- Bad service on the part of the delivery person.
- Delivering it to the wrong address, or the address is potentially difficult to get to because of shut gates, locked doors, or inaccessible lobbies in apartment buildings. In Los Angeles call this Beverly Hills and west LA.
- Getting the order wrong. Now they drove 30 minutes and have to drive back another 30 minutes, then another 30 minutes to bring back the correct order. This is gas money that comes out of your pocket.
These are still not all of the problems and issues that can arise out of offering delivery. This is why so many 3rd party delivery businesses have sprung up all over the country recently.
Usually these companies, like Grub Hub for example, take this entire headache away from restaurants in exchange for a fee. Typically this fee is a percentage of the sales and also some added service fees. In the case of LA Bites, a specialty service delivery company that operates mostly in west LA and Santa Monica but has branched out to most of LA County, this fee is now about 30%. That is pretty high. I told them this and they told me their profit margin is about 7-8% of that number. So their cost is about 23% and their profit margin is 7%.
Since food profit margins are very thin for restaurants, some can afford this 20-30% markup while others cant. Places like Cheesecake Factory, California Pizza Kitchen, and Granville can afford the markup. Places like Chipotle or Urth café do their own delivery. Everyone follows a different model, one that suits their business best. It’s difficult for businesses like ours that have such thin margins to deal with such a high cost working with these third party delivery companies entail.
Which begs the question, what do their costs entail and why is it so expensive just to deliver food?
Well, consider what these third party companies are doing for us:
- Paying the cost of gas
- The cost of the drivers, their wages and bonuses
- Liability insurance (expensive premiums in LA county and I am sure other heavily congested counties as well)
- The cost of live operators to receive calls and orders via phone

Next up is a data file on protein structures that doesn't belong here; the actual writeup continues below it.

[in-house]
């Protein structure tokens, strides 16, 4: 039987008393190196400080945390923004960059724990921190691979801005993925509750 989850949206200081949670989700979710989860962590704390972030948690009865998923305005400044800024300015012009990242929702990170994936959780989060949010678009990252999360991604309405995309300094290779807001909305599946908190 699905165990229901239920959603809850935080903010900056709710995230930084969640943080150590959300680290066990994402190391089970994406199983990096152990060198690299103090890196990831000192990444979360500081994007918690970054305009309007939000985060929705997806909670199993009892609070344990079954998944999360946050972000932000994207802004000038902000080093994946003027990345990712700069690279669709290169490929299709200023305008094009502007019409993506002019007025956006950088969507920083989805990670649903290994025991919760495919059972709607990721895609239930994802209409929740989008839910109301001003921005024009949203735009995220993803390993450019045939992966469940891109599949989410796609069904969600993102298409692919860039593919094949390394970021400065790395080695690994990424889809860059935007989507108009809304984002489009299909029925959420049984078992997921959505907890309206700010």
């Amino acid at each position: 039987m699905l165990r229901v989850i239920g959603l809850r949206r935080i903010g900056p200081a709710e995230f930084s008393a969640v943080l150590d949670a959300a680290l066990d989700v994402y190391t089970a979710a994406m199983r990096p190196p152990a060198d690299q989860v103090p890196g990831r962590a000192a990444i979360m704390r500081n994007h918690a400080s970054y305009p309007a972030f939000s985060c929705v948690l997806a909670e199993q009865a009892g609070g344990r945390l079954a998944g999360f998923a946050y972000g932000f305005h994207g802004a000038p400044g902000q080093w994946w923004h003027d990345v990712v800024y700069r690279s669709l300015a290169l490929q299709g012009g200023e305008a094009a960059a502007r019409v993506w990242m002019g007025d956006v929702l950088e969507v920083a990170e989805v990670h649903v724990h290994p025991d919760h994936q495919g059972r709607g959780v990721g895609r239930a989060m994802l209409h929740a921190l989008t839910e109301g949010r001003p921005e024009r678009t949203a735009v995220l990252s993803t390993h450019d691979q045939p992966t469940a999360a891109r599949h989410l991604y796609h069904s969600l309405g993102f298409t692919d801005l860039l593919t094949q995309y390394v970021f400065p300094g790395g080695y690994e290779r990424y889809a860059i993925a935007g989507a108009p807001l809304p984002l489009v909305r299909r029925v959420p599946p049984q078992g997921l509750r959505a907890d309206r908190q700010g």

- The cost of creating and maintaining their web sites
- The cost of software that helps them receive orders.
- Their marketing and advertising costs as well as additional overhead and rent of their office
Remember if these companies don’t spend money on these things, we do. That is to say, if they don’t spend money on gas we will. If they don’t make and distribute fliers offering delivery to local residents, you have to do that.
So essentially you are not just buying a delivery person, you are purchasing your way into a partnership. It’s effective because these companies like Grub Hub and LA Bite have their own clientele, which will be happy to order from you.
Just as in everything else, it boils down to teamwork. Our job is to make the food in a high quality way., as fresh and delicious as possible. Their job is to get it to the hungry people that need it during lunch who don’t want to drive. In many heavily congested neighborhoods like west LA and parts of the valley alongside Ventura, people don’t have much of a choice. Driving is very inconvenient. Bosses are happy to pay for their lunch if it increases productivity and no one has to leave the office.
Everyone wins, but for a price. Just remember to use the market and supply and demand to your advantage. There are many companies you can do business with that offer delivery. Or you can do it on your own, or as in the case of many restaurants, not at all. The choice is yours. Just remember to use their own competition amongst themselves to your advantage. Stake the claim that you will negotiate the best price for your business. For the amount of time we used LA Bite to offer delivery in west LA, we had the best price. For the sake of future negotiations and because of the sensitivity involved in these types of negotiations I will not say exactly how low I negotiated their price, but I will say this: It was lower than anyone else’s price they were getting. How did I do that? The 21 important steps in the process of negotiation, which is its own entire chapter.
“We use competitive markets to arrange for delivery of our food supply.”
Questions for Review
1) Name a few of the bad things that can happen during the course of offering food delivery.
2) Why must business owners have the best insurance coverage for their drivers and their employees during the course of a delivery? How much does a business owner stand to lose in case they are open to liability?
3) Name a few of the things customers love about getting their food delivered.
4) What are a few of the costs associated with delivery? What is your plan to offset these costs?
5) By not offering delivery, do you stand to lose customers that want to order from restaurants that ONLY offer delivery? Why or why not?
6) Would it make sense to offer delivery even if the profit margin is a bit lower? Why or why not?